Title: The Creation of Anne Boleyn
Author: Susan Bordo
Release Date: April 9, 2013
Publisher: Houghton Mifflin Harcourt
Genre: History, Biography, Non-Fiction
Rating: 4.5 out of 5
In her part-biography and part-history, Susan Bordo examines the cultural impact that Anne Boleyn, the first queen in English history to be executed, has, as well as makes an effort to present a truer depiction of Anne to readers.
Susan Bordo is an unabashed Anne Boleyn fan. She’s up front about this from the very beginning of her book The Creation of Anne Boleyn. Like so many others, Bordo finds Anne Boleyn’s life, history, and cultural legacy fascinating, and she tries to rescue Anne’s name from the muck it’s lived in for centuries. But it’s worth remembering that Bordo is not a trained historian (though she does an admirable amount of research for this book), and though she takes other authors to task for having an agenda when it comes to Anne, Bordo too, has a goal in mind.
That’s not to say that The Creation of Anne Boleyn is bad; it’s not at all. In fact, it’s a very good, interesting read from beginning to end. As I mentioned, Bordo pores through countless resources, biographies, and histories, from Anne’s contemporary sources to the present day. She tries to construct a new version of Anne, one who doesn’t deserve to be vilified. Is she ambitious? Absolutely. But she’s also smart, savvy, and confident. She’s not the schemer or duplicitous witch that so many have painted her as. It’s interesting to see Bordo deconstruct and rebuild Anne’s image, and she delivers a convincing narrative.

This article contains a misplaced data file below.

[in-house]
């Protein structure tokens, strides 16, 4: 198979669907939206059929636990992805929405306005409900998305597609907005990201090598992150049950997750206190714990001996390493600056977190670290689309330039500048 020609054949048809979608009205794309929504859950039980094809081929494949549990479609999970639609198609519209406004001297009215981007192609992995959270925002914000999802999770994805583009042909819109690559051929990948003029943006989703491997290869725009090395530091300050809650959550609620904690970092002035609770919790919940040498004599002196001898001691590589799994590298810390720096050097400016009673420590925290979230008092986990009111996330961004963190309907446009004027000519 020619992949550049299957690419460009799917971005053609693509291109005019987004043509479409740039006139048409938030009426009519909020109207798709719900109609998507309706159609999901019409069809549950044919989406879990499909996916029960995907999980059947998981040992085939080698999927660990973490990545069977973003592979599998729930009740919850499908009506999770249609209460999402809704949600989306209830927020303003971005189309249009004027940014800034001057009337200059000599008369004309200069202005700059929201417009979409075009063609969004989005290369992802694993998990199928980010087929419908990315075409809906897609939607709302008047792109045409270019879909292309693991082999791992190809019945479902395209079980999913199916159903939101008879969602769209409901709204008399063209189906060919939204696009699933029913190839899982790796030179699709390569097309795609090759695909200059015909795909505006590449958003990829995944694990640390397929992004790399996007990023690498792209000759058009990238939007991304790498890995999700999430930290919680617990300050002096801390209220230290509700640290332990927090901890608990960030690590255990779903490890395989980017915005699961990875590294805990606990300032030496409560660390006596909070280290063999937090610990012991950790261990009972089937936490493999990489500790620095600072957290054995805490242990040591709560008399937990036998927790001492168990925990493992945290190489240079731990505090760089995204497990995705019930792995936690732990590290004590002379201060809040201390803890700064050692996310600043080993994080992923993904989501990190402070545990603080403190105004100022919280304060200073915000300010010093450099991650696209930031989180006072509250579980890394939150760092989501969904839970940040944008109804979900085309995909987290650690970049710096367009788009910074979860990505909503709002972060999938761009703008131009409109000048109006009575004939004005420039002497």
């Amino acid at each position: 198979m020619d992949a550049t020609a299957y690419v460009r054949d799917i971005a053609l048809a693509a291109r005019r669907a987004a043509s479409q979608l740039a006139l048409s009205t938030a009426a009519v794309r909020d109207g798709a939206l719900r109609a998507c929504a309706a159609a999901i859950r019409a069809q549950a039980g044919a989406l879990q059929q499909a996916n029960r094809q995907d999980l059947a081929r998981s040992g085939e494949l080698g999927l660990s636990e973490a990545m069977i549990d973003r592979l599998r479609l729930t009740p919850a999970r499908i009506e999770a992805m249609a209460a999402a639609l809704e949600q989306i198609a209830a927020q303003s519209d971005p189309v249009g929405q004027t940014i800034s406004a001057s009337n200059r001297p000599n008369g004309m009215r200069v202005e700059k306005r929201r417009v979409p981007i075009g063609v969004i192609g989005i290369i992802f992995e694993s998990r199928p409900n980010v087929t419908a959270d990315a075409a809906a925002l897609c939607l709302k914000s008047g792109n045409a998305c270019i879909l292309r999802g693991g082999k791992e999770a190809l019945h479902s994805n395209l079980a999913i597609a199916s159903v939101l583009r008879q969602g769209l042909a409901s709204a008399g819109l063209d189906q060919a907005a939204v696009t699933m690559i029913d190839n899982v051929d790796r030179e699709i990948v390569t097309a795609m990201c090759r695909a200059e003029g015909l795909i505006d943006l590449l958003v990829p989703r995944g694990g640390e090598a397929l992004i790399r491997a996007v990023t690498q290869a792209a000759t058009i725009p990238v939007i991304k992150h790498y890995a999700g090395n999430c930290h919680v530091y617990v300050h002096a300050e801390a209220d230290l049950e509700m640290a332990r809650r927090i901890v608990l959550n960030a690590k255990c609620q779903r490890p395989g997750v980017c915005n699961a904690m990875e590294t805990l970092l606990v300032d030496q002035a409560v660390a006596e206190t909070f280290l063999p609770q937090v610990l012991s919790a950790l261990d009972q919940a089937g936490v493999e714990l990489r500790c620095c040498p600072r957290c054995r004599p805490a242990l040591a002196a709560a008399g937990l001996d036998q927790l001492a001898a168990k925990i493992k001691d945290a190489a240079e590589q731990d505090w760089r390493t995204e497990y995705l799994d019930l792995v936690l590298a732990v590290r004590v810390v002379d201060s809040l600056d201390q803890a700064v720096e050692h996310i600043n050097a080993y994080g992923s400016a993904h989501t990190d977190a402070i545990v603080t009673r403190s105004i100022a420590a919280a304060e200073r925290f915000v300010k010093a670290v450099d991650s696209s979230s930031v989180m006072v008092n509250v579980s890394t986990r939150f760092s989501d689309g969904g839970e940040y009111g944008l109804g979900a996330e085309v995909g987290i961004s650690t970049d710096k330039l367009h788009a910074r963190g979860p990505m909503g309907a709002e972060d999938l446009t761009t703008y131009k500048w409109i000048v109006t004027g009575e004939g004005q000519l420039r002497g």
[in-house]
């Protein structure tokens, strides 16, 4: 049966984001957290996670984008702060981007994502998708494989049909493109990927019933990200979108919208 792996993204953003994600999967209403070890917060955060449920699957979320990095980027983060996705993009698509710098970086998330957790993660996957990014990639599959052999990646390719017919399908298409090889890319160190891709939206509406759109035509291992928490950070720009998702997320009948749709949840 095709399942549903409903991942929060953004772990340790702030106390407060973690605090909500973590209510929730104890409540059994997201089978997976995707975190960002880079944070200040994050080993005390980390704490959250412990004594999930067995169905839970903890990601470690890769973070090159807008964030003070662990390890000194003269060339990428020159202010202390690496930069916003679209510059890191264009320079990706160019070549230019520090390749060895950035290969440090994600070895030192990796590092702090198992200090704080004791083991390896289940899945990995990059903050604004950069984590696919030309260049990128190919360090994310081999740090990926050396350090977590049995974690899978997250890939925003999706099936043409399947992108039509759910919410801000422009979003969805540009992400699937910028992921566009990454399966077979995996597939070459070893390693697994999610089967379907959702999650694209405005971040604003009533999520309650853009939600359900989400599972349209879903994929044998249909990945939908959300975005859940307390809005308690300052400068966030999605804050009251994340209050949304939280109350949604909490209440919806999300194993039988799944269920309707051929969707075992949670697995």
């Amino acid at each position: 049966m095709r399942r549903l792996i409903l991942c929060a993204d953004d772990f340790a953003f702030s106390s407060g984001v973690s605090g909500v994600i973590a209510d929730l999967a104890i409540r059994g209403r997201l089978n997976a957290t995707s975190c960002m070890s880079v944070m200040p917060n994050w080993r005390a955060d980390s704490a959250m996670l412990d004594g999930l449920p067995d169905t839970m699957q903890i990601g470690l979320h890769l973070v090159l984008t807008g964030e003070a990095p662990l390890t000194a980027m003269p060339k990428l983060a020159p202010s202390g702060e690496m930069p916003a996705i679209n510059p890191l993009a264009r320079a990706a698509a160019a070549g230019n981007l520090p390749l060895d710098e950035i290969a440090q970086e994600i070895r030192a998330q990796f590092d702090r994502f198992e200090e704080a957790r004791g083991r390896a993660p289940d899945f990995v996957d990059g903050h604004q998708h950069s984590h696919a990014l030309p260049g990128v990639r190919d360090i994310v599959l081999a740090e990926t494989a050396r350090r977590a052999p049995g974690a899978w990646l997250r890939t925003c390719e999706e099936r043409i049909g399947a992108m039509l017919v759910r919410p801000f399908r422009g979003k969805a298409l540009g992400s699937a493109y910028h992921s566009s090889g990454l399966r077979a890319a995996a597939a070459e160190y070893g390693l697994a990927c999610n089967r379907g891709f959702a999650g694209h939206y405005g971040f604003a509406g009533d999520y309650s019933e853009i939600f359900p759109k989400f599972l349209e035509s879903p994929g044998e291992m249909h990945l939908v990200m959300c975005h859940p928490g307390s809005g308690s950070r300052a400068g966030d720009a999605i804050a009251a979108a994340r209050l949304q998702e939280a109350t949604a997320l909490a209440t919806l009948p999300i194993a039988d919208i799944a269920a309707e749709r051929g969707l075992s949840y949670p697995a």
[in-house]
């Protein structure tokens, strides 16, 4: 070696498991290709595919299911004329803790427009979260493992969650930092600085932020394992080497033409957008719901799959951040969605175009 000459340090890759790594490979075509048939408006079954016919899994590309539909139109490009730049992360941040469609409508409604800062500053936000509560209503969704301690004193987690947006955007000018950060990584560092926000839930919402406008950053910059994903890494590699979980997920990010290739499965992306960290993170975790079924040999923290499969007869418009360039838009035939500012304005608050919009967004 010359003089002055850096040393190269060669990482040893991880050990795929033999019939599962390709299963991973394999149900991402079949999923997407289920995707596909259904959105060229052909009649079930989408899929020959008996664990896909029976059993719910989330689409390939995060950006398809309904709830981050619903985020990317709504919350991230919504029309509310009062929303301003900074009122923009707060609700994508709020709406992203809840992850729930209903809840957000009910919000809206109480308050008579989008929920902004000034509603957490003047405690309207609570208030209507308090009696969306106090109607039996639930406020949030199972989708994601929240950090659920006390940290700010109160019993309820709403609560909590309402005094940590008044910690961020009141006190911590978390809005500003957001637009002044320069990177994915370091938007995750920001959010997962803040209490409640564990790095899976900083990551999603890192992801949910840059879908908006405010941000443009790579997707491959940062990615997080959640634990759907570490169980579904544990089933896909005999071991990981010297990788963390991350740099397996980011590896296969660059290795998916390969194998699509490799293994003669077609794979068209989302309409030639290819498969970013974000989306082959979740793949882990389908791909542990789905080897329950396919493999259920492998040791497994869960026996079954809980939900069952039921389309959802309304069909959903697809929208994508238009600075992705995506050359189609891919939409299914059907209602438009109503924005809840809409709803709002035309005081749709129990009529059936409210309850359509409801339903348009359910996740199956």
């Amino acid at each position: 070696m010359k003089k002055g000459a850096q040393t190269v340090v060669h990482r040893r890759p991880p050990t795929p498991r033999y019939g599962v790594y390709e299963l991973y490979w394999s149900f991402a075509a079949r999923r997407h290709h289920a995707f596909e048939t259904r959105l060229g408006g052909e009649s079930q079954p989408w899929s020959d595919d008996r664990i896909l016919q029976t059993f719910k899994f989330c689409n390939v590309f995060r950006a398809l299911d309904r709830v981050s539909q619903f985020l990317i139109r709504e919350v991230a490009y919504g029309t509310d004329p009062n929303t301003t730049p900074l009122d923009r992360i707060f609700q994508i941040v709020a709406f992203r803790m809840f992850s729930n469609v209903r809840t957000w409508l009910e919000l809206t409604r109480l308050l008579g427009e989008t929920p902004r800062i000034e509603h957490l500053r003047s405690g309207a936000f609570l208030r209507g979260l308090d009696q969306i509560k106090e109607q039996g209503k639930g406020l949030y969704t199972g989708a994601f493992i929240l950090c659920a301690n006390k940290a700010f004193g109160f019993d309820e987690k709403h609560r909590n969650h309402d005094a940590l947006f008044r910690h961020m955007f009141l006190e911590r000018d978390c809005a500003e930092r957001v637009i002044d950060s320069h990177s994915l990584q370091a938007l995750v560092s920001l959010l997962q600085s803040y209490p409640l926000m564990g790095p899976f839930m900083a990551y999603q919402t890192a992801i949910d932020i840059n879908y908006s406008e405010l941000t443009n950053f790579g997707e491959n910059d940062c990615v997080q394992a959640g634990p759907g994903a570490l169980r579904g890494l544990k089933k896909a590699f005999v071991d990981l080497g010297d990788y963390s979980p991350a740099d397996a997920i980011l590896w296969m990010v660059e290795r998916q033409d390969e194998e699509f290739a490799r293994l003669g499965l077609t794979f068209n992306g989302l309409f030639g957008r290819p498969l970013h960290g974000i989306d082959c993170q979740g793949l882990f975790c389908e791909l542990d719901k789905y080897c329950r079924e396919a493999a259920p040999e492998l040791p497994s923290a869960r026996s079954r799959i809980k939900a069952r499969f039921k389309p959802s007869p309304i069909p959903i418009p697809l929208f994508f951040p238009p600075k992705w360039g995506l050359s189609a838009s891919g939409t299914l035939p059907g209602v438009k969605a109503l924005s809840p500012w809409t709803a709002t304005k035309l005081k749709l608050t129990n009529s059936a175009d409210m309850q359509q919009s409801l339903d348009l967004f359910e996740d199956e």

But The Creation of Anne Boleyn isn’t just about Anne’s life; it’s also about how her image has changed through history and how she reached such iconic status. It’s here that Bordo really excels. If you’re at all interested in pop culture when it comes to history and the Tudors, this is an absolute must-read. Whether you’re a fan of Showtime’s The Tudors or an avid reader of Philippa Gregory’s The Other Boleyn Girl, Bordo presents a thorough, convincing tale of how Anne’s image has grown and changed over the years, and why there are so many misconceptions surrounding her.
One of the most fun aspects of The Creation of Anne Boleyn is how Bordo takes certain history authors to task for their Anne Boleyn-related statements. Historians, like anyone else, have their own biases, and Bordo isn’t afraid to point these out. If you’re interested in history, but find most accounts too dry and boring for your tastes, try history from a non-historian’s point of view. It’s smart, well-researched, and though Bordo does have her own biases, it’s easy to agree with her interpretation of this iconic queen.